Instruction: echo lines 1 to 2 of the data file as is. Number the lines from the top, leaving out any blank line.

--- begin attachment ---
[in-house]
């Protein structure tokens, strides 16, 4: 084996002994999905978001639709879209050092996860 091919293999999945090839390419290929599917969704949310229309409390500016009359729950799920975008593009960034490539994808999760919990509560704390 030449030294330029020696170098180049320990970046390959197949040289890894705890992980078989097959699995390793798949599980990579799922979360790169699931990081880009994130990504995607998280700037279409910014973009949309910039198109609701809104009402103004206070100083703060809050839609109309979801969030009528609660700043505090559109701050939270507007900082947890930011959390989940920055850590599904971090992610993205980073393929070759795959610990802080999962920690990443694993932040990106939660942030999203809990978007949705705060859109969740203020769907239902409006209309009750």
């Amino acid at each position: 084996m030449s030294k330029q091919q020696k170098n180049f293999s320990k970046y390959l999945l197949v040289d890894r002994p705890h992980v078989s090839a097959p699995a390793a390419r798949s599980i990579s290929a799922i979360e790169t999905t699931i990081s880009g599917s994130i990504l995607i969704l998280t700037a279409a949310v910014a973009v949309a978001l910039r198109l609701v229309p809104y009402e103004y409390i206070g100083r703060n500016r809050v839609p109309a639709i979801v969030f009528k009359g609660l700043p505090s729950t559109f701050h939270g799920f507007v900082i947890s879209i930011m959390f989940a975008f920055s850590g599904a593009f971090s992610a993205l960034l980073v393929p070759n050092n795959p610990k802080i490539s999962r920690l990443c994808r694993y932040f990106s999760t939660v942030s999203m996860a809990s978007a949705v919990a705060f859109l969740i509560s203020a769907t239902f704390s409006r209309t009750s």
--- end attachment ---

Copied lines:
[in-house]
């Protein structure tokens, strides 16, 4: 084996002994999905978001639709879209050092996860 091919293999999945090839390419290929599917969704949310229309409390500016009359729950799920975008593009960034490539994808999760919990509560704390 030449030294330029020696170098180049320990970046390959197949040289890894705890992980078989097959699995390793798949599980990579799922979360790169699931990081880009994130990504995607998280700037279409910014973009949309910039198109609701809104009402103004206070100083703060809050839609109309979801969030009528609660700043505090559109701050939270507007900082947890930011959390989940920055850590599904971090992610993205980073393929070759795959610990802080999962920690990443694993932040990106939660942030999203809990978007949705705060859109969740203020769907239902409006209309009750």